Int’l Critics Line: Anna Smith On Gripping Korean Thriller ‘Escape From Mogadishu’
Korean box office hit Escape From Mogadishu has arrived in U.S. cinemas, and it’s gripping stuff. Propelled by a naturally cinematic true story, the thriller blends action with humor and heart to crowd-pleasing effect. Well Go USA handles domestic while the Lotte release recently topped $20M in its home market.
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It’s set in the Somalian capital in 1991. South Korea is keen to gain Somalia’s vote for membership in the United Nations, and is competing with North Korea for the President’s attention. South Korean Ambassador Han Shin-sung (Kim Yoon-seok) is joined by Counselor Kang Dae-jin (Zo In-sung), a member of South Korea’s intelligence agency. They’re trying all the tricks in the book, but have more pressing concerns when local protests escalate into civil war. Desperate to return home, they’re cut off from the outside world with their families in the embassy. When the North Korean ambassador Rim Yong-su (Huh Joon-ho) arrives on their doorstep, reluctantly begging for shelter along with his staff and their families, they have a choice to make: do they turn away their sworn rivals, or band together, risking their lives in the hope that all can escape?
It’s a riveting set up that recalls everything from Ben Affleck’s escape thriller Argo to 2005’s Joyeux Noël, the French film about a wartime truce in which soldiers played football. There’s even a flavor of The Sound Of Music, as families try to figure out who to trust to help them flee. Confidently helmed by South Korean Ryoo Seung-wan (Crying Fist), it uses the emotive power of the scenario without tipping over into cliché. The characters often bond or soften with a nod, or a look, rather than an emotional monologue.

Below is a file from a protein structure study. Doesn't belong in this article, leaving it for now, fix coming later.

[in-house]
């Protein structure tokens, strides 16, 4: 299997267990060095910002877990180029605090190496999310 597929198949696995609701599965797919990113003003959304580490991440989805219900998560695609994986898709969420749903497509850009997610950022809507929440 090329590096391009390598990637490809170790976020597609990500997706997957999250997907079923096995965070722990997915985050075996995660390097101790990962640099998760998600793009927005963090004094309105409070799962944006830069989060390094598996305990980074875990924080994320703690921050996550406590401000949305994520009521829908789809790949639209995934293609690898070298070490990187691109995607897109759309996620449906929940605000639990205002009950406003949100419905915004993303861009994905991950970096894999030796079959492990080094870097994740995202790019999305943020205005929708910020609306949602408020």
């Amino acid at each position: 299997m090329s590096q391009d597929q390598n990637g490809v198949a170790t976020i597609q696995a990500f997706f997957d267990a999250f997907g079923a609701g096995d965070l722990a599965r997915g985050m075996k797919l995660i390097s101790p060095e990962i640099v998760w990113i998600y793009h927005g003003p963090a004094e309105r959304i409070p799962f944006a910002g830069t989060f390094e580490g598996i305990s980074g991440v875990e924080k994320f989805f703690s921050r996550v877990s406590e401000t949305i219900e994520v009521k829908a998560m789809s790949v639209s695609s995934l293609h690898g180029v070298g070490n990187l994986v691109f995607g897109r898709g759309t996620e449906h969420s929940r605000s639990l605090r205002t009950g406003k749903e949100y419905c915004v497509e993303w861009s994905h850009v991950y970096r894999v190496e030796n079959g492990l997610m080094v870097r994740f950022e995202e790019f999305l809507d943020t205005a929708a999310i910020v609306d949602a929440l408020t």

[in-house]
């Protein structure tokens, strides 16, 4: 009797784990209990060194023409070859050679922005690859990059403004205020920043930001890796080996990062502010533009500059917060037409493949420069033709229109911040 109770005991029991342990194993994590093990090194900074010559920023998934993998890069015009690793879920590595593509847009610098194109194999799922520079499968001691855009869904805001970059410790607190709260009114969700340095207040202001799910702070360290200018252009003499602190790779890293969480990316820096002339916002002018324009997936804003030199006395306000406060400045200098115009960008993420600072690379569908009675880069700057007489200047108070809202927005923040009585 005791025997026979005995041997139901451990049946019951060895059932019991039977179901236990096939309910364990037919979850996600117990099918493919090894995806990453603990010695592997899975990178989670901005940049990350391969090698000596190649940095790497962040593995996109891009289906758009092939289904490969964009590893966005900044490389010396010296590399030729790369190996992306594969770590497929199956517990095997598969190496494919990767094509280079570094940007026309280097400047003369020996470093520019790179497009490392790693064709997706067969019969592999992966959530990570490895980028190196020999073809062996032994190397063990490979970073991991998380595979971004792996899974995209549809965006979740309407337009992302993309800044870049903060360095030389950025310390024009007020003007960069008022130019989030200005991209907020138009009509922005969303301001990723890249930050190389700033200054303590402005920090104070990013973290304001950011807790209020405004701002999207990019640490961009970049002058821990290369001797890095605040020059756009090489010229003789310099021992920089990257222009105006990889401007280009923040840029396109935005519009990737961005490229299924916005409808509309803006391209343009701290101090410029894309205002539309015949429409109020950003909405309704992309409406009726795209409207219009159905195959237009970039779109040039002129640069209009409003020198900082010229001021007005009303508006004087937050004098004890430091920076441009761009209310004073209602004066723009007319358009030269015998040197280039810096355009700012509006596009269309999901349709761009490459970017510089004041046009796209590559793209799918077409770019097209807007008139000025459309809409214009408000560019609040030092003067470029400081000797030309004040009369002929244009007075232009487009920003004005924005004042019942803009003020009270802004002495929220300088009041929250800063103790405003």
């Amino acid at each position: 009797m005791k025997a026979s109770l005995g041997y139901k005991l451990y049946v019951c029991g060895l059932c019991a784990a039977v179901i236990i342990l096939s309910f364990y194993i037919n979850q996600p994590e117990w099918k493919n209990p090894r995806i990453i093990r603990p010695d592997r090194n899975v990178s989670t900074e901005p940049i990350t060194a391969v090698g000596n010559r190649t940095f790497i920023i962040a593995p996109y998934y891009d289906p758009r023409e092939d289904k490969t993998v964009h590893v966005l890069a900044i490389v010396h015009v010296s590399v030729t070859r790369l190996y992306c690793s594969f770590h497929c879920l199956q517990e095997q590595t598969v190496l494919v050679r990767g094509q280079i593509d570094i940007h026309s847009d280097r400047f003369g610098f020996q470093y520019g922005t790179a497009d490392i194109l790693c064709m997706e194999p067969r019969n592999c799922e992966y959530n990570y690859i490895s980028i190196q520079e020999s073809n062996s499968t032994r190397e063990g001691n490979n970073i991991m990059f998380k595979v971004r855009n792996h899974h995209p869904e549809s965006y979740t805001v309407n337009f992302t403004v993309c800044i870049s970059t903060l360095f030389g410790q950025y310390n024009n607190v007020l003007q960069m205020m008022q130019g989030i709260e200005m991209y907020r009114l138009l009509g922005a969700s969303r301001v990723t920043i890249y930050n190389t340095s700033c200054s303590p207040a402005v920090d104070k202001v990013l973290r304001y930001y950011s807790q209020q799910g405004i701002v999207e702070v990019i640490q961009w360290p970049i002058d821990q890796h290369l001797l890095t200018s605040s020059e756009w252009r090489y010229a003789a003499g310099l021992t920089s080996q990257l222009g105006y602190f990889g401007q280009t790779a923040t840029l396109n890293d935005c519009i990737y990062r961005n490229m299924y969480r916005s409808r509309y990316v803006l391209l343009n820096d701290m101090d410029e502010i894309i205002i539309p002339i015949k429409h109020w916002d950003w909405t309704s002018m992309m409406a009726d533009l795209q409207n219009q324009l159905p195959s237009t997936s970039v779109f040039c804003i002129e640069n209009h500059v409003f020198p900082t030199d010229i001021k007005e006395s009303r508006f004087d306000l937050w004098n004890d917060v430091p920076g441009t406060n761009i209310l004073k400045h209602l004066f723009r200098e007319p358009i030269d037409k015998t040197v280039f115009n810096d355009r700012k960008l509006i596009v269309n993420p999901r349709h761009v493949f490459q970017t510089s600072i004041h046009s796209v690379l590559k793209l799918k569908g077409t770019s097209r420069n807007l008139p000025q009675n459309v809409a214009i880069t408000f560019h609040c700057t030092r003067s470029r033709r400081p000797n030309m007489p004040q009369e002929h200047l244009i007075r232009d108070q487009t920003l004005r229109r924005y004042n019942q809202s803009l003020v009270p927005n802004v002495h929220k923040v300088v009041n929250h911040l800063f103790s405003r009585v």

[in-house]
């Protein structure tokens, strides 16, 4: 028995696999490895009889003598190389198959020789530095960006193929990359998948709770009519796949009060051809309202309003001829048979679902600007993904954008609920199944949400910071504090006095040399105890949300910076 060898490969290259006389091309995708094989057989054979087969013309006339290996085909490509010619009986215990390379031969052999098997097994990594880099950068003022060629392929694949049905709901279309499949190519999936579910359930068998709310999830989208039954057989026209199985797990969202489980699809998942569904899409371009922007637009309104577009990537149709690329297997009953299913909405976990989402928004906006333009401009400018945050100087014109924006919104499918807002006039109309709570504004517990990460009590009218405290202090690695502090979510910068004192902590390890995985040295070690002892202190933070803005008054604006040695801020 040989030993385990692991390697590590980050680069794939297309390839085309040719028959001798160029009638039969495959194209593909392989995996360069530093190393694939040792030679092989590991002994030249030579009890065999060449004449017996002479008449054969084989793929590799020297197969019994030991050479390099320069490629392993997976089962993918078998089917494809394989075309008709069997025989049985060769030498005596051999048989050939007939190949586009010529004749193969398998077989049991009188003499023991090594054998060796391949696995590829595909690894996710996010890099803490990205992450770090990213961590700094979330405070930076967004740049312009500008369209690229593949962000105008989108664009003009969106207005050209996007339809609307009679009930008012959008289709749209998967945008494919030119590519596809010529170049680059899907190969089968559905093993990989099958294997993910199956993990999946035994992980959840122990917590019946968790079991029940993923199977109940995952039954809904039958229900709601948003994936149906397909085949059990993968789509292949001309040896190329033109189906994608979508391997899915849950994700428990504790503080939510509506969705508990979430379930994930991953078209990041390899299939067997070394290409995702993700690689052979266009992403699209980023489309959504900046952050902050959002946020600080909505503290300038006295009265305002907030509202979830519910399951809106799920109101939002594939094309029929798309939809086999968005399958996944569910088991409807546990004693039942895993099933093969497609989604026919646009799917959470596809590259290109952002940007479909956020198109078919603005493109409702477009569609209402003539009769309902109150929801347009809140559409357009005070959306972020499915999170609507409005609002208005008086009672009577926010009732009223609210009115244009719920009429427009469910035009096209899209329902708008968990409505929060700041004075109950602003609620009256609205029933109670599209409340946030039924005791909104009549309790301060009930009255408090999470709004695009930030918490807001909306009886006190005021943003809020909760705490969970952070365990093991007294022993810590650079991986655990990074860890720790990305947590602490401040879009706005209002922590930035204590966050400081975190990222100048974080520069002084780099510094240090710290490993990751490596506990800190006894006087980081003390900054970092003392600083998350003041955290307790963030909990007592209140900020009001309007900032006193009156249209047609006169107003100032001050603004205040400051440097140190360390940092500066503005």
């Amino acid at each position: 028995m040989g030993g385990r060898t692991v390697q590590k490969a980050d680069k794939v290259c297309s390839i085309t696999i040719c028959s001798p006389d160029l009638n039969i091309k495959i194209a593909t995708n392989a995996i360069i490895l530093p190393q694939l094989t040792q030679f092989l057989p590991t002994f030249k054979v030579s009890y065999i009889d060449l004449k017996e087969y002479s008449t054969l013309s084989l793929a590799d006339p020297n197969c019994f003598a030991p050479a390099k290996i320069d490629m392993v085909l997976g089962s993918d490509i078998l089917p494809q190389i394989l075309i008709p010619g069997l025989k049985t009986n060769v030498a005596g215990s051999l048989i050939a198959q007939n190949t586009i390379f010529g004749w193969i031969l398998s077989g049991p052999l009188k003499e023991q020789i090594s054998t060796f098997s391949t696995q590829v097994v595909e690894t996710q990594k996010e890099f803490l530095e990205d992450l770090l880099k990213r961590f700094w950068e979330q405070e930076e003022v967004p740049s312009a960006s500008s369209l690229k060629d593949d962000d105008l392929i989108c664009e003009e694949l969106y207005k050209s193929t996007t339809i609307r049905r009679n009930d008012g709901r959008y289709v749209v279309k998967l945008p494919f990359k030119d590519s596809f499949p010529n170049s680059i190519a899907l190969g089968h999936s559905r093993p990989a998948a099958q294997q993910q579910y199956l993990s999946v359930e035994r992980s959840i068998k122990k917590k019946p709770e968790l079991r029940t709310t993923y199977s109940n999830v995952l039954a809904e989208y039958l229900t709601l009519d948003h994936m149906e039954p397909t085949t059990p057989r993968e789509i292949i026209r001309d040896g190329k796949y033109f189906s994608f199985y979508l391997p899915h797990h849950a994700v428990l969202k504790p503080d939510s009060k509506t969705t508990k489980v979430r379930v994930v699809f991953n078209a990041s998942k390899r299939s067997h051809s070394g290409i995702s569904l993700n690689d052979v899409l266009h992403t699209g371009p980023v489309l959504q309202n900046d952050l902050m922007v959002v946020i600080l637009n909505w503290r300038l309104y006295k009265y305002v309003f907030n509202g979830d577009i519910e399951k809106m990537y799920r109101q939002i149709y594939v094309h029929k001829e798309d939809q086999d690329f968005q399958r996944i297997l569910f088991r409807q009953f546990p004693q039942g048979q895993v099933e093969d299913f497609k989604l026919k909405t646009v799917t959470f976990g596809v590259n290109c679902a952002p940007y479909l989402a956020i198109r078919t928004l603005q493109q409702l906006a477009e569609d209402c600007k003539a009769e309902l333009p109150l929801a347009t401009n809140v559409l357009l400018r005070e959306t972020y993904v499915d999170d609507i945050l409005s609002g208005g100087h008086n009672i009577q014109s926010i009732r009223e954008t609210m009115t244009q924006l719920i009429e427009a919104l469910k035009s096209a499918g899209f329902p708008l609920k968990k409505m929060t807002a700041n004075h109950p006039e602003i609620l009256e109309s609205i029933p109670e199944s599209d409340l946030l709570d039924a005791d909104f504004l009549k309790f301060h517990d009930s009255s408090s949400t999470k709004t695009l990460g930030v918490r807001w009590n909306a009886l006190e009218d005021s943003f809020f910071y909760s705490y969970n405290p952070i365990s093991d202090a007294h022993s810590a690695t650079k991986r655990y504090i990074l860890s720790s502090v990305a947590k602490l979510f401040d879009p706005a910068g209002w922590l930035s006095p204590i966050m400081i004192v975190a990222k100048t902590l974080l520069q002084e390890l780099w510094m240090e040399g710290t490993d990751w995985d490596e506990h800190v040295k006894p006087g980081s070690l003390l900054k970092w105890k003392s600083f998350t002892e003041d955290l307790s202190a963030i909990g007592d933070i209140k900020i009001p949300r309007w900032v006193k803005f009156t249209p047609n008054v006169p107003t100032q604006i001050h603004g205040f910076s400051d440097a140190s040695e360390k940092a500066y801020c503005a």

While a couple of Somalian characters have names and agency, their appearances are fairly brief and their characters aren’t explored, so Escape From Mogadishu doesn’t offer their perspective, or shed much light on the civil war itself. This is deliberately shown from the point of view of foreigners caught up in terrifying violence that they don’t expect, or fully understand. It follows its core central group closely before tensions escalate, taking time to set the scene and create characters to root for. It’s here that the humor is at its most pronounced, playing off everything from cultural misunderstandings to light physical comedy.
But after the laughs, come the gasps. When the action arrives, it’s shocking, scary, confusing — and detail is key. There’s a scene in which women, men and children all hunt around for books to strap to cars, in an effort to protect them from bullets. It’s the kind of detail that gives weight to a story and sets it apart from generic, fictional action thrillers. Of course, Escape From Mogadishu is a dramatized version of real events, that casts its South Korean characters in the more flattering light — but it doesn’t feel exaggerated to the point of being sensationalized. And thank goodness the clue is in the name, or the tension would be unbearable.
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